Siren raises $11.8M for its limb-saving smart socks

Can a pair of socks help those with diabetes avoid foot amputations?

That’s one of the ideas behind Siren, a company that’s building smart, washable fabric wearables – the first of which is a pair of socks meant to help those with diabetes monitor their foot health and detect dangerous injuries early. They’ve just a raised $11.8 million Series B to help get it done.

The round was led by Anathem Ventures, and backed by Khosla, DCM, and Founders Fund. As part of the raise, DCM’s Jason Krikorian (co-founder of Slingbox maker Sling Media) will be joining Siren’s  board.

Siren co-founder Ran Ma tells me that amputations in patients with diabetes are largely the result of injuries that go undetected for too long. Over time, diabetes can cause nerve damage; when this nerve damage impacts the feet, patients can develop injuries and ulcers without noticing – out of sight, out of mind. Left untreated, these injuries can grow worse or become infected to the point that amputation is required. Tens of thousands of these amputations occur each year in the U.S. alone.

Siren’s socks help detect injuries that might otherwise go unnoticed by monitoring the temperature of six regions of the wearer’s foot. If one region seems to be getting considerably warmer than those around it, it could indicate ongoing inflammation caused by an injury. The socks can connect to the patient’s phone via Bluetooth to help them keep an eye on their feet – and, importantly, that information is beamed to their doctors who can keep an eye out for red flags.

That last bit is particularly key right now. With the ongoing COVID-19 pandemic, many are avoiding doctors offices and hospitals in fear of being exposed to the virus; meanwhile, many offices have been limiting their more routine/less urgent or “non-essential” appointments – including, in this case, routine foot exams. Siren’s socks let a patient’s doctors monitor their foot health from afar.

We first met Siren back in 2017 when the company won the TechCrunch Hardware Battlefield at CES. Since then, the company has raised around $22 million in funding; this $11.8 million Series B, a previously undisclosed $6.5 million Series A in 2018, and a $3.4 million seed round.

Ran tells me that they’ve made Siren Socks available in ten states so far, with plans to expand nationwide by the end of this year.

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To Make an Atom-Sized Machine, You Need a Quantum Mechanic

Here’s a new chapter in the story of the miniaturization of machines: researchers in a laboratory in Singapore have shown that a single atom can function as either an engine or a fridge. Such a device could be engineered into future computers and fuel cells to control energy flows.”Think about how your computer or laptop has a lot of things inside it that heat up. Today you cool that with a fan that blows air. In nanomachines or quantum computers, small devices that do cooling could be something useful,” says Dario Poletti from the Singapore University of Technology and Design (SUTD).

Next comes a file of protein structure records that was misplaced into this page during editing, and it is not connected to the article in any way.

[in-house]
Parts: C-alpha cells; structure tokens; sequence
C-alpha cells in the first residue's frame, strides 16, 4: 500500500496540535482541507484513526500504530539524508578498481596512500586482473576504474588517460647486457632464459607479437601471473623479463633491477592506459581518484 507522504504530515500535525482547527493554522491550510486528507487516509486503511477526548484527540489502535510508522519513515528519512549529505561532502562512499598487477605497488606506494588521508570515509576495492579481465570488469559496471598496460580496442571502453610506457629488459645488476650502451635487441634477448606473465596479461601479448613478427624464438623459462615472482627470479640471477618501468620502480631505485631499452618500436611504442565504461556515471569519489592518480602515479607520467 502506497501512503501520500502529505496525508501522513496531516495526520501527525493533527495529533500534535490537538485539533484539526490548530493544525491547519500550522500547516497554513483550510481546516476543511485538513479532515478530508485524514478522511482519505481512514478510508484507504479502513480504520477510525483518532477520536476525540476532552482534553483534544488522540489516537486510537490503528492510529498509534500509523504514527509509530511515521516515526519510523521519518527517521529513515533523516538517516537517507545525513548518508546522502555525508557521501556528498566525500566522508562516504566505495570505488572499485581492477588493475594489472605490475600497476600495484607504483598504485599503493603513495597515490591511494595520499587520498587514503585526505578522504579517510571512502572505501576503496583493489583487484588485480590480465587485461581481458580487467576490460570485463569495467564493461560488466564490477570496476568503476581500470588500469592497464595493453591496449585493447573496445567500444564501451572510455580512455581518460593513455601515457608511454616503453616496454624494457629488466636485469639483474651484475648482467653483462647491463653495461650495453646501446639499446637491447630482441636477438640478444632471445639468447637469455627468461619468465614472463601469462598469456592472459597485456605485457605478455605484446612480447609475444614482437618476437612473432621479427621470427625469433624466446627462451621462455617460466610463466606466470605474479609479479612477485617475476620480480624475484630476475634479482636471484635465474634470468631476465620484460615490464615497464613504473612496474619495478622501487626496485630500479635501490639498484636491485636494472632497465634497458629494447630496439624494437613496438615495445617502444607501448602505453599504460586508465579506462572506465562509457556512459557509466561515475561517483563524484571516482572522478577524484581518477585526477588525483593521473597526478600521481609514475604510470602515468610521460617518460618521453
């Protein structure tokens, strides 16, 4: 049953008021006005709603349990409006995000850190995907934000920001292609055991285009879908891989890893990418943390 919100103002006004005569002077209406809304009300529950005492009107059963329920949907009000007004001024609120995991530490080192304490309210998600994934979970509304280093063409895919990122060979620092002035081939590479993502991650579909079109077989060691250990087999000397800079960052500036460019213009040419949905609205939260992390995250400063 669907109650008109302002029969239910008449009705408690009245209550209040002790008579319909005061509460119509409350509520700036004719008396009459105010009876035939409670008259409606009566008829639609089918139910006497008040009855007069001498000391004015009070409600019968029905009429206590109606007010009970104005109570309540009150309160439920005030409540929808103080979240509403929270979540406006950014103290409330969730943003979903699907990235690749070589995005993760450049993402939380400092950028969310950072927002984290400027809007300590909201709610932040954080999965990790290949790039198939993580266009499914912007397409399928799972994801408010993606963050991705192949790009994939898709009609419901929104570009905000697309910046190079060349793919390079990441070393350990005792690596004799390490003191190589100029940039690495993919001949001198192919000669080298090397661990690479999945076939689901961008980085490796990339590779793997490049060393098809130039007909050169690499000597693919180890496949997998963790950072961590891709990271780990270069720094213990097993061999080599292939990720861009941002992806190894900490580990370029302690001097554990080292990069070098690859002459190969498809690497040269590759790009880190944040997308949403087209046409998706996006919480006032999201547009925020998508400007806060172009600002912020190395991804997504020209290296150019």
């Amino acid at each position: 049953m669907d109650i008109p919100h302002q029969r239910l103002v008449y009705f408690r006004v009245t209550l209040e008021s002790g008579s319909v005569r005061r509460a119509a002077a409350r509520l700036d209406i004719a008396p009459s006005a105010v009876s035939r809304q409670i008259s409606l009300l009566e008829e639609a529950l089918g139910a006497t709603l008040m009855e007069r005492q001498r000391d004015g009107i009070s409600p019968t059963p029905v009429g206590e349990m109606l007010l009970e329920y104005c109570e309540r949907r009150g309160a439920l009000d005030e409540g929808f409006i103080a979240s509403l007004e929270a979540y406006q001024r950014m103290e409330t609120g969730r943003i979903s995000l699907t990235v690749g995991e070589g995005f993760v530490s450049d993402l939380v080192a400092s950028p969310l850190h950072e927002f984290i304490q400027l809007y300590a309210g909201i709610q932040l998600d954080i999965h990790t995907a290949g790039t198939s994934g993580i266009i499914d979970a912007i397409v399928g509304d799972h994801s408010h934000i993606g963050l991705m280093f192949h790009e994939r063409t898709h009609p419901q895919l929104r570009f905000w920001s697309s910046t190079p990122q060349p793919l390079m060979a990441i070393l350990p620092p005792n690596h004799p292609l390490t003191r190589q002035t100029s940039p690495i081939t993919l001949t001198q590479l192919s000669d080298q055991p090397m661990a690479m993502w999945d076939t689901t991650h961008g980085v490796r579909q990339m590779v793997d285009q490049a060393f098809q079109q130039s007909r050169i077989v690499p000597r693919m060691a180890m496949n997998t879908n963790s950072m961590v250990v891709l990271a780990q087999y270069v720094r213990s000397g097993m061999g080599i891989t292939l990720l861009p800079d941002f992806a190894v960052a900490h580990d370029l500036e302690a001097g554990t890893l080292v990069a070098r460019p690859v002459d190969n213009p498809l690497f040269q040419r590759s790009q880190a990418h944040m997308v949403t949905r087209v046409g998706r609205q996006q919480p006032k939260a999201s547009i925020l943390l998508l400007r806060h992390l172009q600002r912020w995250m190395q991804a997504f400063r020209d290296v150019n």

This work gives new insight into the mechanics of such devices. The work is a collaboration involving researchers at the Centre for Quantum Technologies (CQT) and Department of Physics at the National University of Singapore (NUS), SUTD and at the University of Augsburg in Germany. The results were published in the peer-reviewed journal npj Quantum Information on 1 May.

Engines and refrigerators are both machines described by thermodynamics, a branch of science that tells us how energy moves within a system and how we can extract useful work. A classical engine turns energy into useful work. A refrigerator does work to transfer heat, reducing the local temperature. They are, in some sense, opposites.

People have made small heat engines before using a single atom, a single molecule and defects in diamond. A key difference about this device is that it shows quantumness in its action. “We want to understand how we can build thermodynamic devices with just a few atoms. The physics is not well understood so our work is important to know what is possible,” says Manas Mukherjee, a Principal Investigator at CQT, NUS, who led the experimental work.

The researchers studied the thermodynamics of a single barium atom. They devised a scheme in which lasers move one of the atom’s electrons between two energy levels as part of a cycle, causing some energy to be pushed into the atom’s vibrations. Like a car engine consumes petrol to both move pistons and charge up its battery, the atom uses energy from lasers as fuel to increase its vibrating motion. The atom’s vibrations act like a battery, storing energy that can be extracted later. Rearrange the cycle and the atom acts like a fridge, removing energy from the vibrations.